Omarosa on "Big Brother": U.S. is "going to not be OK" under Trump

"I’d like to say it’s not my problem, but I can’t say that because it’s bad," she said

Published February 8, 2018 2:59PM (EST)

Omarosa Manigault on "Big Brother: Celebrity Edition" (CBS/Cliff Lipson)
Omarosa Manigault on "Big Brother: Celebrity Edition" (CBS/Cliff Lipson)

Launching herself back into the world of reality television since leaving the White House, Omarosa Manigault-Newman moved into a new house for Wednesday night's premiere of "Celebrity Big Brother". Speaking to her new roommates and the camera, and she let her feelings about her brief stint in the executive branch be known.

"There's a lot of people that want to stab me in the back, kind of similar to the White House," Manigault Newman said, according to CNN. "The one thing I learned from politics is you have to learn how to watch your own back, and, in some cases, you have to watch your front too." She added that she was a "reality TV legend."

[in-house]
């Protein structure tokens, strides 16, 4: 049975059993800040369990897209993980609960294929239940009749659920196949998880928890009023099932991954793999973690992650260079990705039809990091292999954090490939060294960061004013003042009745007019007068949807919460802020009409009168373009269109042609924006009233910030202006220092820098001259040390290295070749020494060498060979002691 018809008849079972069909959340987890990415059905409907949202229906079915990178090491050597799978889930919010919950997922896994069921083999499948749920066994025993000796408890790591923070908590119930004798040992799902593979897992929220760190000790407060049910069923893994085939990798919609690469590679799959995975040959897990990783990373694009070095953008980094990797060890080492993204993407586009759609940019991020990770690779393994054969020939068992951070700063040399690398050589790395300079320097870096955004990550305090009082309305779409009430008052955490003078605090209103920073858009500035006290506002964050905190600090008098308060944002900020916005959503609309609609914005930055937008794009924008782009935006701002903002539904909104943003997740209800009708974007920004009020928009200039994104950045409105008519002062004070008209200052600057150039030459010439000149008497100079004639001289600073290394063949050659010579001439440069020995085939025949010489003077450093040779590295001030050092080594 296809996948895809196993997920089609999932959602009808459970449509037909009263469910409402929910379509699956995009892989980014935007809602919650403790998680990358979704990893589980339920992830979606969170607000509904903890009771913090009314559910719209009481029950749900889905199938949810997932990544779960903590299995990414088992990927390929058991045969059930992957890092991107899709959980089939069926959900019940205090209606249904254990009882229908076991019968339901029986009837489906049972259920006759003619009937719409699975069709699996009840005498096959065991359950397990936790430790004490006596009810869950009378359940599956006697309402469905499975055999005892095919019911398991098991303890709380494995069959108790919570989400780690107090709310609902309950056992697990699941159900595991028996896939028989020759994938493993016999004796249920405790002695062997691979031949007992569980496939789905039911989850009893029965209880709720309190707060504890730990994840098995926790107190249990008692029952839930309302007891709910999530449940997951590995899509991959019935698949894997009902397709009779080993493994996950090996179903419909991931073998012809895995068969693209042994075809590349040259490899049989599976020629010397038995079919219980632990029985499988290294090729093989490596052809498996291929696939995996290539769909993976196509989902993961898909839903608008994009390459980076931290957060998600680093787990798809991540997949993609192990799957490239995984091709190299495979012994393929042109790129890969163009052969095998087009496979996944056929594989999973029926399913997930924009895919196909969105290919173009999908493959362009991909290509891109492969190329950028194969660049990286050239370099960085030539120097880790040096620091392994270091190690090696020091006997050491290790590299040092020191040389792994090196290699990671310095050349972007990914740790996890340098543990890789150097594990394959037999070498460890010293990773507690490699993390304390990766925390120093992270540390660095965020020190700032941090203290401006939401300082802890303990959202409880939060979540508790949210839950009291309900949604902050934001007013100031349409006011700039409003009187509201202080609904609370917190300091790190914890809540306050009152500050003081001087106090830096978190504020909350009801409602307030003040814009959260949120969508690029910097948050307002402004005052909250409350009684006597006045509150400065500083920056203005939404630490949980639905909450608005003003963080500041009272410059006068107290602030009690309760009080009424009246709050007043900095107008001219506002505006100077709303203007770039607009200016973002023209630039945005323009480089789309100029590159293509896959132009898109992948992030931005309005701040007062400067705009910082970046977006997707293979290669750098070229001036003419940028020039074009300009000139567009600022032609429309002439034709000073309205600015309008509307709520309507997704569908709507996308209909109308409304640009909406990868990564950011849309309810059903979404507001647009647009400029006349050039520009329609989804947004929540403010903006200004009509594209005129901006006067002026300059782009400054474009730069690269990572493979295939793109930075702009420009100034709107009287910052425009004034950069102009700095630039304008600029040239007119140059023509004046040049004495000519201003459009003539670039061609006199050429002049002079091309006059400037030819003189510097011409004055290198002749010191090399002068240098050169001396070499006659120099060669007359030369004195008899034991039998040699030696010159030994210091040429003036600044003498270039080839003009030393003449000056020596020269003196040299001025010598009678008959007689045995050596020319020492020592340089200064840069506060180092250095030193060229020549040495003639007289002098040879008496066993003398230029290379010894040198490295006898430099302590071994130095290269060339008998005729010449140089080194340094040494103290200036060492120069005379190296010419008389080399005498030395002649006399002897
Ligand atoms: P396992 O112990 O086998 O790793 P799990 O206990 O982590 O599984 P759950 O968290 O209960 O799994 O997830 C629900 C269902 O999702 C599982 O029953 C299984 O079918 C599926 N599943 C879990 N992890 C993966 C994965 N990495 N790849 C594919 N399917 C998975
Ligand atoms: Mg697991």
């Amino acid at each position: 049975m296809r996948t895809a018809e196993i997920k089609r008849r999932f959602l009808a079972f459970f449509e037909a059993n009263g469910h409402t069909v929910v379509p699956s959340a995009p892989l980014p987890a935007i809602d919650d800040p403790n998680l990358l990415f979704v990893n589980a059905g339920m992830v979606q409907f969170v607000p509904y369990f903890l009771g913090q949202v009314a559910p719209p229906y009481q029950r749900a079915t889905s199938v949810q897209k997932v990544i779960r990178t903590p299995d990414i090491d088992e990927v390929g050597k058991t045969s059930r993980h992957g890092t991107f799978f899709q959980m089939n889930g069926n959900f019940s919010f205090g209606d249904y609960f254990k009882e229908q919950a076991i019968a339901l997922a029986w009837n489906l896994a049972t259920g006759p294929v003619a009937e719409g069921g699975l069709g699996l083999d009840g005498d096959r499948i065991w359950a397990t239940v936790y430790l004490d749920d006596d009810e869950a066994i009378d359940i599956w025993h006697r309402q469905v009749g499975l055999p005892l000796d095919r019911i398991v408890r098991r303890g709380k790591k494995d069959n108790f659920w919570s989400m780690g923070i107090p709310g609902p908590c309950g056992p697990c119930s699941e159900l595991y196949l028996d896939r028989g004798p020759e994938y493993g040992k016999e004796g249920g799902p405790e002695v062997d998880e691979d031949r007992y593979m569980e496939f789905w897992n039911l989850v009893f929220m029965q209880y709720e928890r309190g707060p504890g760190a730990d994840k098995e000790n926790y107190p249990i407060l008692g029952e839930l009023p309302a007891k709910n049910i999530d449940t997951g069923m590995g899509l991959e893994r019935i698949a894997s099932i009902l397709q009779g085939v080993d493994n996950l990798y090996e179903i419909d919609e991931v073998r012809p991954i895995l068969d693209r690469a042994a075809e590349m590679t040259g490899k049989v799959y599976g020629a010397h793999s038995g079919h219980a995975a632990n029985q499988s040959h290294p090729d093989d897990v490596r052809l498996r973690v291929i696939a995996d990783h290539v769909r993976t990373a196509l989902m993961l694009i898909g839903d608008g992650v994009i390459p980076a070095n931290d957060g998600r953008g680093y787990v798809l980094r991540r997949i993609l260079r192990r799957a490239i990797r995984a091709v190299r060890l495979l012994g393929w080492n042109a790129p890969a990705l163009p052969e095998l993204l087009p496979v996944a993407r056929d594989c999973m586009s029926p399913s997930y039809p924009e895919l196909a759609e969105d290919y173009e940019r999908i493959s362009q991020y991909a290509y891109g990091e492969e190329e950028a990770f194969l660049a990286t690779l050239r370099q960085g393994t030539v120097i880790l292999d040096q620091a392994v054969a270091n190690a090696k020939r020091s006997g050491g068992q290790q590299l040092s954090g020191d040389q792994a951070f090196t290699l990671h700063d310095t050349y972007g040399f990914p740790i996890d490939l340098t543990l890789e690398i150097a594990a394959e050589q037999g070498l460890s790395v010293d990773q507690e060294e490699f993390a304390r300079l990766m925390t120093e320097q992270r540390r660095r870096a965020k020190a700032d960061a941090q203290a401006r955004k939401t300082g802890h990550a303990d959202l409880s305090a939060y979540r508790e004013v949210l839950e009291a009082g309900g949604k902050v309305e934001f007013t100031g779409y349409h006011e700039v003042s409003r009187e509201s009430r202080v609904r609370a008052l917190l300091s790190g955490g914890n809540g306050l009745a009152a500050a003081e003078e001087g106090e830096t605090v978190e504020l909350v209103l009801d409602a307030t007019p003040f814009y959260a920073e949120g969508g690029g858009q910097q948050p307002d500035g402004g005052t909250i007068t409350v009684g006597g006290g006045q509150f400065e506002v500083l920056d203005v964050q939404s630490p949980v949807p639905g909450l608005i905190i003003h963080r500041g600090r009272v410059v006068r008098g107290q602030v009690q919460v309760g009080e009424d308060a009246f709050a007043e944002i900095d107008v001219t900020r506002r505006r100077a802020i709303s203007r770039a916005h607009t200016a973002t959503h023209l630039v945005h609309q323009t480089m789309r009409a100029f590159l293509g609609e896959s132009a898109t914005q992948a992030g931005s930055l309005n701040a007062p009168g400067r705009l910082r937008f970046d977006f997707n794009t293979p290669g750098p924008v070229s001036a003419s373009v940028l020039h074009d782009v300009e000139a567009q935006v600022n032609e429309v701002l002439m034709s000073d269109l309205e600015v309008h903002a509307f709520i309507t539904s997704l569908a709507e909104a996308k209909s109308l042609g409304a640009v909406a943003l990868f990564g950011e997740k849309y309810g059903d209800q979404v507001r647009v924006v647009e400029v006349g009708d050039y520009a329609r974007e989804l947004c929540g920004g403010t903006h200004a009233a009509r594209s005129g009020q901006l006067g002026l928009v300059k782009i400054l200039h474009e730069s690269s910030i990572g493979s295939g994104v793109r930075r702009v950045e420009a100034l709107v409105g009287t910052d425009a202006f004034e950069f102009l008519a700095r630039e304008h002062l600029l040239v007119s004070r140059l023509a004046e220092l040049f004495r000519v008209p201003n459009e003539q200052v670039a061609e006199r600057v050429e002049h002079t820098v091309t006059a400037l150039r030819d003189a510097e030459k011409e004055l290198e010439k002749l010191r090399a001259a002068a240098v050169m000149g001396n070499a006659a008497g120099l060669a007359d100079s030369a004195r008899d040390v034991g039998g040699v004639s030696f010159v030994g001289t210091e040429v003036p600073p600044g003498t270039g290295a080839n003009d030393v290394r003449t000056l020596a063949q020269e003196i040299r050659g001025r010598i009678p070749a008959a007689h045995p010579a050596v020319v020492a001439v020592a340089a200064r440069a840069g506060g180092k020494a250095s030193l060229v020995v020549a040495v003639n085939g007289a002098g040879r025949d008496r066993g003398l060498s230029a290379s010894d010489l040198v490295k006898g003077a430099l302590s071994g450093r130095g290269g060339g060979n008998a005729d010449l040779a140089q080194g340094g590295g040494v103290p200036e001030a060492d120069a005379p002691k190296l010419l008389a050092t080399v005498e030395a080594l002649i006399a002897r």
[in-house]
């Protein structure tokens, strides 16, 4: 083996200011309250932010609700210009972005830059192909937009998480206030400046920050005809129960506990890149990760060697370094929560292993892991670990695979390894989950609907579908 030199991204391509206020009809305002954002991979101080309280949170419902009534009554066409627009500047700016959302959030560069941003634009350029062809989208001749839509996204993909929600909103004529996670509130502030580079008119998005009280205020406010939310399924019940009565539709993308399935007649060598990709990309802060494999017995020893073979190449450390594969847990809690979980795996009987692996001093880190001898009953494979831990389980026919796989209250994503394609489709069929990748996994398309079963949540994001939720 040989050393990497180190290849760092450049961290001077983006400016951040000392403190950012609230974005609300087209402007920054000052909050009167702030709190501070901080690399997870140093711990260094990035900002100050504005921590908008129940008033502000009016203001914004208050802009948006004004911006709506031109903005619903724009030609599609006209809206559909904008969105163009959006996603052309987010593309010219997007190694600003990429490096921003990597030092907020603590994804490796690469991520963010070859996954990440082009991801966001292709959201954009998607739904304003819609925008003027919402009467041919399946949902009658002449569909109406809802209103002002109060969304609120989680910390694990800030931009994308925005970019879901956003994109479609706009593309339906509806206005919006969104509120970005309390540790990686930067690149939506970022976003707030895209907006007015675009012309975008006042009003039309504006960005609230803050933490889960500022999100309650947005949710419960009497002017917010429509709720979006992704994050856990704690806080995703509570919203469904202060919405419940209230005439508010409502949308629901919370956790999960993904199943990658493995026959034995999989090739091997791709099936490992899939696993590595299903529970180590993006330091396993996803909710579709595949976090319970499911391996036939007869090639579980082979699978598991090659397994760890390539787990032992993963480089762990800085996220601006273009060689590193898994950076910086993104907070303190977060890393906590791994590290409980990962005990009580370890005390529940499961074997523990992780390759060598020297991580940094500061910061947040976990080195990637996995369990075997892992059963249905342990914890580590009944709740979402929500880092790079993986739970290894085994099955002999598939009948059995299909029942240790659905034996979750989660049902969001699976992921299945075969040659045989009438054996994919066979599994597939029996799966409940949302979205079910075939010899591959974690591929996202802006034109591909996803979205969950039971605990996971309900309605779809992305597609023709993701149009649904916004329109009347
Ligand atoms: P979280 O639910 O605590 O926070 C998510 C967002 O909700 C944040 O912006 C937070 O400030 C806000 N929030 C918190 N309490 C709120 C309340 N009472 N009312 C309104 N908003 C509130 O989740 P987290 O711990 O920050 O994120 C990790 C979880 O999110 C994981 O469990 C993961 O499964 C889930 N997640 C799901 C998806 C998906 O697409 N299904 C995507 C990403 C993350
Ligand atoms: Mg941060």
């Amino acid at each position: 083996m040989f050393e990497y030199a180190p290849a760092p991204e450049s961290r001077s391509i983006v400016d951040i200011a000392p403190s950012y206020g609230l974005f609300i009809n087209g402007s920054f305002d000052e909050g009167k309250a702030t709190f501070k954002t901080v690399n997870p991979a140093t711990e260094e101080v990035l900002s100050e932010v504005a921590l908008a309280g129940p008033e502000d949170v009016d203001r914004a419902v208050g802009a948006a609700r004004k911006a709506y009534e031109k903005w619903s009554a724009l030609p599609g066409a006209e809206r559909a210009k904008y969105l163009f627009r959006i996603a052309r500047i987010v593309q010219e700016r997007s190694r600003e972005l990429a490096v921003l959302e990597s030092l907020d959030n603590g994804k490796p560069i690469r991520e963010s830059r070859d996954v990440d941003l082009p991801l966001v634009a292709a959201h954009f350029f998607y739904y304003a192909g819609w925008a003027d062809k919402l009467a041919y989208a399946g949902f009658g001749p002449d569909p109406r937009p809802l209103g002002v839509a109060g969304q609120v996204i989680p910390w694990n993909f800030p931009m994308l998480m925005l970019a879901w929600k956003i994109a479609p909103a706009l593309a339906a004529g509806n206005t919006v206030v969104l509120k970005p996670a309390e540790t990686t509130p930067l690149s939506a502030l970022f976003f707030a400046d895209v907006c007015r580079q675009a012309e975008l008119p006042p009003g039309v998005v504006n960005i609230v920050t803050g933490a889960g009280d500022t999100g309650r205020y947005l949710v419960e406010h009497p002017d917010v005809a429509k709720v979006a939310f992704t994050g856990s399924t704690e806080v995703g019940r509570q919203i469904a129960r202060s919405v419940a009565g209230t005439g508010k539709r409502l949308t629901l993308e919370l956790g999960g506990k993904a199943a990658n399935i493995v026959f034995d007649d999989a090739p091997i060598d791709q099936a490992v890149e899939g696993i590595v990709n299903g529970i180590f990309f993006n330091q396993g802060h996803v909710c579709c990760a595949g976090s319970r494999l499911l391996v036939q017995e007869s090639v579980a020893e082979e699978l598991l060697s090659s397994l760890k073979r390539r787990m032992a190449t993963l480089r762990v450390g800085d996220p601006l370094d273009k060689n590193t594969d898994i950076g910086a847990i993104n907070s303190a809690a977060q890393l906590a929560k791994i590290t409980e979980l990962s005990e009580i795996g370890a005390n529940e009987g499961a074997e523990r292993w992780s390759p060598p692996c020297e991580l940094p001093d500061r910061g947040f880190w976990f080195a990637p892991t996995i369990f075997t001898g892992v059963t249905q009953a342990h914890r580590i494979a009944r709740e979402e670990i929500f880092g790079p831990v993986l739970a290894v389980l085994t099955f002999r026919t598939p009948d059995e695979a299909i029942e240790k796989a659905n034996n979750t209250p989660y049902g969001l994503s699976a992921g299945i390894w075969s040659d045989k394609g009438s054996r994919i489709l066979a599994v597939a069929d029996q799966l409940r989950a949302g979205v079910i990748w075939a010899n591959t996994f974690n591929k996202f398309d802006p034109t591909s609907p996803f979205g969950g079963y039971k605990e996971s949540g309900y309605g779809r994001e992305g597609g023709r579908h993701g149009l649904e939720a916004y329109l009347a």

In clips of the show set to air on Thursday, the former "Apprentice" star said she was "haunted" by President Donald Trump's tweets "every single day."

In December, Manigault-Newman left her role in the White House as the director of communications for the Office of Public Liaison. Shortly afterwards, she denied all reports that she was fired, and threw a tantrum upon learning the news, as Salon has previously reported.

During a conversation with her fellow contestant and television personality, Ross Matthews, she attempted to explain that she worked in the White House in order to "serve" the country, not Trump.

"I felt like it was, like, a call of duty," Manigault-Newman said. "I felt like I was serving my country, not serving him [Trump]."

But some were quick to dig up her words from an interview in June 2016, in which she said, "Every critic, every detractor will have to bow down to President Trump."

Manigault-Newman went on to question the country's leadership under Trump and when asked if by Matthews if "we should be worried," she nodded her head in approval.

"I’d like to say it’s not my problem, but I can’t say that because it’s bad," she said. "No, it’s going to not be OK."

Manigault-Newman is known for her hostilitytheatrics and public feuds, so she's pretty much right where she belongs.

By Charlie May

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